PHILADELPHIA — Among those in the first major battle of the Vietnam War — the Battle of Ia Drang Valley, a struggle that would help set the stage for the rest of the war — was Robert Harvey Gsell, a 20-year-old from Mount Holly.
"He didn't go to sleep for nine days," his wife, Geraldine, recalled. "A lot of the things he saw were so horrific."
The November 1965 battle was the first significant contact between American and North Vietnamese forces in a war that would expose Army Pfc. Gsell to bloodshed, some of it involving children.
It has been a half-century since Gsell returned from the war to a country bitterly divided. But on Monday, Gloucester County officials were on hand to finally say to him: "Welcome home."
Inside the 69-year-old veteran's Westville home, decorated with patriotic balloons, they presented him with a county Military Service Medal.
Even though decades have passed, family members said, the public recognition means the world to Gsell, who has congestive heart failure and is receiving home hospice care. He's been no stranger to mental and physical battles in the years since his service.
"He needs to have this," said "Gerri" Gsell, 58. "He's a good guy."
Gsell, who goes by Harvey, was one of 11 siblings. After enlisting in the Army, he served four years and was in the First Cavalry Division, Air Mobile. After he returned home from his year in Vietnam, he grappled with drug and alcohol abuse and went undiagnosed with post-traumatic stress disorder, Gerri Gsell said.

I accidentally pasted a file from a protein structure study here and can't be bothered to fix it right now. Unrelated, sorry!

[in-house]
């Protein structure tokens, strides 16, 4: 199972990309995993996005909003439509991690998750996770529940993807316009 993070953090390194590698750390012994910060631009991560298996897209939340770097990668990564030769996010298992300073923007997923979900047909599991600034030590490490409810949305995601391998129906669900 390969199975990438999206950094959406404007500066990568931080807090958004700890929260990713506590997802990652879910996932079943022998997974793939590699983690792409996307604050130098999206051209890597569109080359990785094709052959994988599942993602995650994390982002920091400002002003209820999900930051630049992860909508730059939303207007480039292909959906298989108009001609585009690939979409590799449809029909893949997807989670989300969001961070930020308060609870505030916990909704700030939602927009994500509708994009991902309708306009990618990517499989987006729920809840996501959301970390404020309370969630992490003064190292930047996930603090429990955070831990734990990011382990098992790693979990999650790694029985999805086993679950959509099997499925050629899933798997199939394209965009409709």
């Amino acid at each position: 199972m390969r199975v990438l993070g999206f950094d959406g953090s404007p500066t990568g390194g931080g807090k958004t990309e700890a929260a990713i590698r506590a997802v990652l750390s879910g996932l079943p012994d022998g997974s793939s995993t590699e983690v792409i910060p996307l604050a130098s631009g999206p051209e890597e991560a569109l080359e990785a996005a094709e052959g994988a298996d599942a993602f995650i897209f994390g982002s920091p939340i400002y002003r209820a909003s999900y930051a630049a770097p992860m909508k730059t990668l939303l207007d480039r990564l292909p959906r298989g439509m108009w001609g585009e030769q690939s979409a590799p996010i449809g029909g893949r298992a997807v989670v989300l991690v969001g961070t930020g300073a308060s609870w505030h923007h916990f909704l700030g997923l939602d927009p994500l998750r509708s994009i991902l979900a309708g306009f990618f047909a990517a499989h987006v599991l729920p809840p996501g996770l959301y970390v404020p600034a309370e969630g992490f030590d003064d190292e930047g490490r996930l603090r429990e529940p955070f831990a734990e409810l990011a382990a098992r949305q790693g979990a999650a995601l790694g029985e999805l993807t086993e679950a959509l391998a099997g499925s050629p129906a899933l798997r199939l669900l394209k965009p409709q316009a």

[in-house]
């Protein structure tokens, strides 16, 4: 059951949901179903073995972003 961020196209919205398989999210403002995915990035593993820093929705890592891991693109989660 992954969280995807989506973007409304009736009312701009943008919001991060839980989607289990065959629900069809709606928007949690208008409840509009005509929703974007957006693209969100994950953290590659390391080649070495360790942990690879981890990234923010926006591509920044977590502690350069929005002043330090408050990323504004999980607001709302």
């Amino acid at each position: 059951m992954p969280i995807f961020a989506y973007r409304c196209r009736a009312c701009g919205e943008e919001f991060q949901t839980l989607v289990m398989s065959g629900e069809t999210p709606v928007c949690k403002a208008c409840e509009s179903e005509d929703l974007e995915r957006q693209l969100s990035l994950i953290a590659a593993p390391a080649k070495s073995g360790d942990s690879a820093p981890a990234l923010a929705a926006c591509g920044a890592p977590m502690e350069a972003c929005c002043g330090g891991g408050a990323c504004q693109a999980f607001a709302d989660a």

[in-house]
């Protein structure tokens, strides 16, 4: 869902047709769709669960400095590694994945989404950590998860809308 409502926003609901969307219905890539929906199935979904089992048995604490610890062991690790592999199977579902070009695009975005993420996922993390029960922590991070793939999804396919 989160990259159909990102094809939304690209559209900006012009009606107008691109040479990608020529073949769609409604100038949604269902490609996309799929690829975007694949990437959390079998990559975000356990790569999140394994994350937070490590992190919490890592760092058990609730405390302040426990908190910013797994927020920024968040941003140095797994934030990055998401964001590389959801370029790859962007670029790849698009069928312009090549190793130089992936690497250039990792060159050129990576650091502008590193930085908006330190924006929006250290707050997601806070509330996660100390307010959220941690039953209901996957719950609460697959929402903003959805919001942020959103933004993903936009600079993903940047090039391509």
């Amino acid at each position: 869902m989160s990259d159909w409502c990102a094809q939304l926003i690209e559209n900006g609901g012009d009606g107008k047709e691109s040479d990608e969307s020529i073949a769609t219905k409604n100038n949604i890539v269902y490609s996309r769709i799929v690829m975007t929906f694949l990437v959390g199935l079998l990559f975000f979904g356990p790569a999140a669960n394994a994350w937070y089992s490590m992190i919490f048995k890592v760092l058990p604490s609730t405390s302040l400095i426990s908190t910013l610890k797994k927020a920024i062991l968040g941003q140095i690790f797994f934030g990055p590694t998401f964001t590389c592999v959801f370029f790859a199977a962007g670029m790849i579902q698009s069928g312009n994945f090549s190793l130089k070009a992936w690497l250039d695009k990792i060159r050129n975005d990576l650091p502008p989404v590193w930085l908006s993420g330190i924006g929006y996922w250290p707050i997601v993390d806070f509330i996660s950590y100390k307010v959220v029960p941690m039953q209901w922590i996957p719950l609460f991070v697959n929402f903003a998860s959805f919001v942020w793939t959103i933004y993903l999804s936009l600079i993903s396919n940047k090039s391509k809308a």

The father of four and grandfather of eight triumphed over throat cancer, but related neck surgery 15 years ago left him reliant on a feeding tube. Several years ago, he hit his head and broke his neck, which left him using a wheelchair. About a month ago, his heart condition was diagnosed.
The ceremony Monday was markedly different from how it was in 1966, family members said. The Gsells' quaint white home on Birch Avenue was standing room only, with family and reporters squeezing in.
Karen Emerle, a social worker with Samaritan Healthcare and Hospice, which has been caring for Gsell, asked the county for the recognition.
"A lot of his problems are from the Vietnam War," Emerle said. "He's never received the recognition, I think, that he deserves."
"He's alert and able to receive it," she added. "Things can change quickly."
Duane Sarmiento, the county's Veterans Affairs director, presented the medal alongside Freeholder Deputy Director Joe Chila. The county honors veterans at a ceremony every year, Sarmiento said, but occasionally does individual ceremonies when circumstances call for it.
"The way he looks today, he'd get out of his chair and come fishing with me," said Gsell's brother Frederick, recalling their fishing excursions at Penn Warner Club in Morrisville.
Frederick Gsell, 71, remembered his brother having flashbacks to the war but said he hardly discussed it. "That's one thing my brother never did," he said.
In the decades after his service, Gsell worked as a painter and in maintenance before becoming a manager of the Camelot Apartments in Marlton with his wife. The two have been married for 40 years.
The couple lived in Michigan briefly before moving back to New Jersey and into their home in Westville a decade ago.
Following his service, Gsell was awarded the Combat Infantry Badge and the Vietnam Service Medal, among others.
But the county honor, Gerri Gsell said, was a public statement about Gsell's service.
And it was a testament to what the family already knew, Frederick Gsell said. He told his brother: "Harvey, you've been the star all your life, as far as I'm concerned."